Asteroids aren't the only things in space we have to worry about. A massive solar storm emitted from the sun could fry electronics and satellites around the globe, and take down much of the power grid. And such a storm isn't as far-fetched as you might think: according to readings taken from a satellite in earth's orbit, a solar superstorm passed through earth's path on July 23rd, 2012 — if it had struck nine days earlier, our planet would have been right in the crosshairs.
A 2009 report from the National Academy of Sciences said that such a storm could cause some $2.6 trillion in damage and a full recovery could take years. One researcher who studied data collected from the storm, professor Ying D. Liu of China’s State Key Laboratory of Space Weather, said that repairs could take two to four years. That's mainly because many of the massive transformers that make up the power grid would be taken offline by such a solar storm. Parts for those transformers are very difficult to come by.
Storm could have left 130 million without power
John Kappenmann, a co-author of the National Academy of Sciences' 2009 report, found that a large solar storm could leave 130 million in the dark. Without power, Kappenmann explains that "water distribution [would be] affected within several hours; perishable foods and medications lost in 12-24 hours; loss of heating/air conditioning, sewage disposal, phone service, fuel re-supply, and so on." In addition to damage to the power grid, a storm would shut down satellites and bring GPS and radio systems offline, at least temporarily.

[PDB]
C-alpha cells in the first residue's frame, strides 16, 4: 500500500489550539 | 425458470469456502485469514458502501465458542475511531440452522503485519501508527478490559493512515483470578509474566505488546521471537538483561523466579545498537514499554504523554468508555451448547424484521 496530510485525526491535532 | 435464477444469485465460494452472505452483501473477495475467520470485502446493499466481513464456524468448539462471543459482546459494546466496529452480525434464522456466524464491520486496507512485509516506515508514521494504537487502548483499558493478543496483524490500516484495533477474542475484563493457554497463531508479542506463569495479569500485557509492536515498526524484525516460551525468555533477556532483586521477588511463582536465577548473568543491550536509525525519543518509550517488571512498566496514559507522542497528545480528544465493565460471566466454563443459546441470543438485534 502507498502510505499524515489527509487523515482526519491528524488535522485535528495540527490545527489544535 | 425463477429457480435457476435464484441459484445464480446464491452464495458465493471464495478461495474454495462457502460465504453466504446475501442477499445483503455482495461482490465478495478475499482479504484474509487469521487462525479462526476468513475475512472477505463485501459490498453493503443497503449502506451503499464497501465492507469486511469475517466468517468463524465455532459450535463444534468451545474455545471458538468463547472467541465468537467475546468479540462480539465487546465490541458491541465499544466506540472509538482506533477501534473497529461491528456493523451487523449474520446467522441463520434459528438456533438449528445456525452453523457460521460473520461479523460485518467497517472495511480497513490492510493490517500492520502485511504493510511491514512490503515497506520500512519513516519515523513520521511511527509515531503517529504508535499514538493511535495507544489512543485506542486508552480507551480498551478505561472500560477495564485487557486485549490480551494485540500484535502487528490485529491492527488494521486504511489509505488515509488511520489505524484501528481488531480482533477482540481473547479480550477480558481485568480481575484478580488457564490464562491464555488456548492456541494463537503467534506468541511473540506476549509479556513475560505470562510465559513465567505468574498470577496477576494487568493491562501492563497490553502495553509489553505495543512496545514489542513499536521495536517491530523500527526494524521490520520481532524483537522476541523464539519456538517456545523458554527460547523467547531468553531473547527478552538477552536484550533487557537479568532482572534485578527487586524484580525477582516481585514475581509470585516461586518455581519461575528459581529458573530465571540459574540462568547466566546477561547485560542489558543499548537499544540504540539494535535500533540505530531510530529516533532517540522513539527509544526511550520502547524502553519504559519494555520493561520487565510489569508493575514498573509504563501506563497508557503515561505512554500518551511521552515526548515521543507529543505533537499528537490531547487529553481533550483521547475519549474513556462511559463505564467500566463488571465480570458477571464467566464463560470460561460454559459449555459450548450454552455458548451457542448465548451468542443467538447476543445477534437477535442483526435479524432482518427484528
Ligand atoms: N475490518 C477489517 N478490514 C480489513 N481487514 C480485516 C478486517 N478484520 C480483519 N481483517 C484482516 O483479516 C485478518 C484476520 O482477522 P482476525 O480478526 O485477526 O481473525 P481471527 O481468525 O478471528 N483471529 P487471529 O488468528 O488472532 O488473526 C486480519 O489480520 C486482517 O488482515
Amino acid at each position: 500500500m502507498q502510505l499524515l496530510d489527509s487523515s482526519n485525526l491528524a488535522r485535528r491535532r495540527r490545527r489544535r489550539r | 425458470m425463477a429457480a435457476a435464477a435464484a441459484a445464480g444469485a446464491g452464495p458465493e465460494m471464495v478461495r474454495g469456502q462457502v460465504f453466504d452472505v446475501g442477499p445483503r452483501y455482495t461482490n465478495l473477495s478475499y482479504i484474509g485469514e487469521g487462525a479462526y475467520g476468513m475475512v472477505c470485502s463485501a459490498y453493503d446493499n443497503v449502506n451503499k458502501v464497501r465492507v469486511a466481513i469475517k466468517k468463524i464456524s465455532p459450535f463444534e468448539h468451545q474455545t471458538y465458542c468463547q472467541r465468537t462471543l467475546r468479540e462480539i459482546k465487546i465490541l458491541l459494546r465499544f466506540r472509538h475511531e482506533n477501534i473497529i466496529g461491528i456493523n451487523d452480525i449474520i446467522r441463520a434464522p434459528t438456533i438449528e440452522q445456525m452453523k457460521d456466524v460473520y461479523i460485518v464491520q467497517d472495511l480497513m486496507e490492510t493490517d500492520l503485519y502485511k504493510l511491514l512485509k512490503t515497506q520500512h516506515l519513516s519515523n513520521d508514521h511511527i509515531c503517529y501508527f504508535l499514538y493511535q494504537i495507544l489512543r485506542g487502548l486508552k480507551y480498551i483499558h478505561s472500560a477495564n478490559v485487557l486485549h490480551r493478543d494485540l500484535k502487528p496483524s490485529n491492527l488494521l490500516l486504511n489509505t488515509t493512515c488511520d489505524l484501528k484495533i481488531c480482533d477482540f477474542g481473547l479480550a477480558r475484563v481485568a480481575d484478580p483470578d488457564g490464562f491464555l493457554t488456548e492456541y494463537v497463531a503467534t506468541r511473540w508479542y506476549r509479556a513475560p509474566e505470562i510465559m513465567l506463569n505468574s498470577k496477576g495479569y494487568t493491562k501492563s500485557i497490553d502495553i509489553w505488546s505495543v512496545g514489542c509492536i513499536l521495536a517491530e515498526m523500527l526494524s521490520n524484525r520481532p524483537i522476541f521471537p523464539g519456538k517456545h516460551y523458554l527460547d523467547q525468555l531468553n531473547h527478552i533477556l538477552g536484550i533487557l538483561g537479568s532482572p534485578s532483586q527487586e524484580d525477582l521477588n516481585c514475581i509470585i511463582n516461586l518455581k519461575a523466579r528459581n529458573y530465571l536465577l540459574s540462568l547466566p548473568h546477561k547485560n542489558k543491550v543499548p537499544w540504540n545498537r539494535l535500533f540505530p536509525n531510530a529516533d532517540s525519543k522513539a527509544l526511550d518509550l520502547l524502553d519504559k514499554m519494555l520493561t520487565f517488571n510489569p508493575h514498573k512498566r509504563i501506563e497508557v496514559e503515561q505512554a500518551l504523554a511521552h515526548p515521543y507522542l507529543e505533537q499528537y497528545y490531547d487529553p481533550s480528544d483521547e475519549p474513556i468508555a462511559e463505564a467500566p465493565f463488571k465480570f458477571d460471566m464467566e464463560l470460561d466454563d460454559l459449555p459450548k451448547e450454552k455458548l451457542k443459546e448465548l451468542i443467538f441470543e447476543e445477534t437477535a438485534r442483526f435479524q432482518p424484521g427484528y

The type of solar storm in question is known as a coronal mass ejection (CME), which occurs when an eruption on the sun shoots magnetized plasma clouds, X-rays, UV radiation, and protons and electrons out into space at extremely high speeds. CMEs are not rare, but the one that occurred on July 23rd, 2012, was particularly potent. Researchers from UC Berkeley concluded that the storm in question was in fact two separate CME events separated by 10 to 15 minutes.
Storm missed earth by nine days
The largest recorded CME to hit earth occurred in 1859; at the time, it sent sparks flying from telegraph wires and produced Northern Lights as far south as Hawaii and Cuba, according to reports. Researcher Daniel Baker from the University of Colorado said in a NASA article that "in my view the July 2012 storm was in all respects at least as strong as the 1859 Carrington event."
Despite the danger posed by such solar storms, the July 23rd event was not quite the "near miss" some news reports have painted it as. The earth was roughly a third of the way around its orbit from the location where the CME struck. Nevertheless, some researchers say that there is as much as a 12 percent chance that a storm the size of the 1859 strike will hit earth in the next decade. If we create better early warning systems, experts say, it may be possible to protect some sensitive electronics from a strike by shielding them or disconnecting them prior to a strike.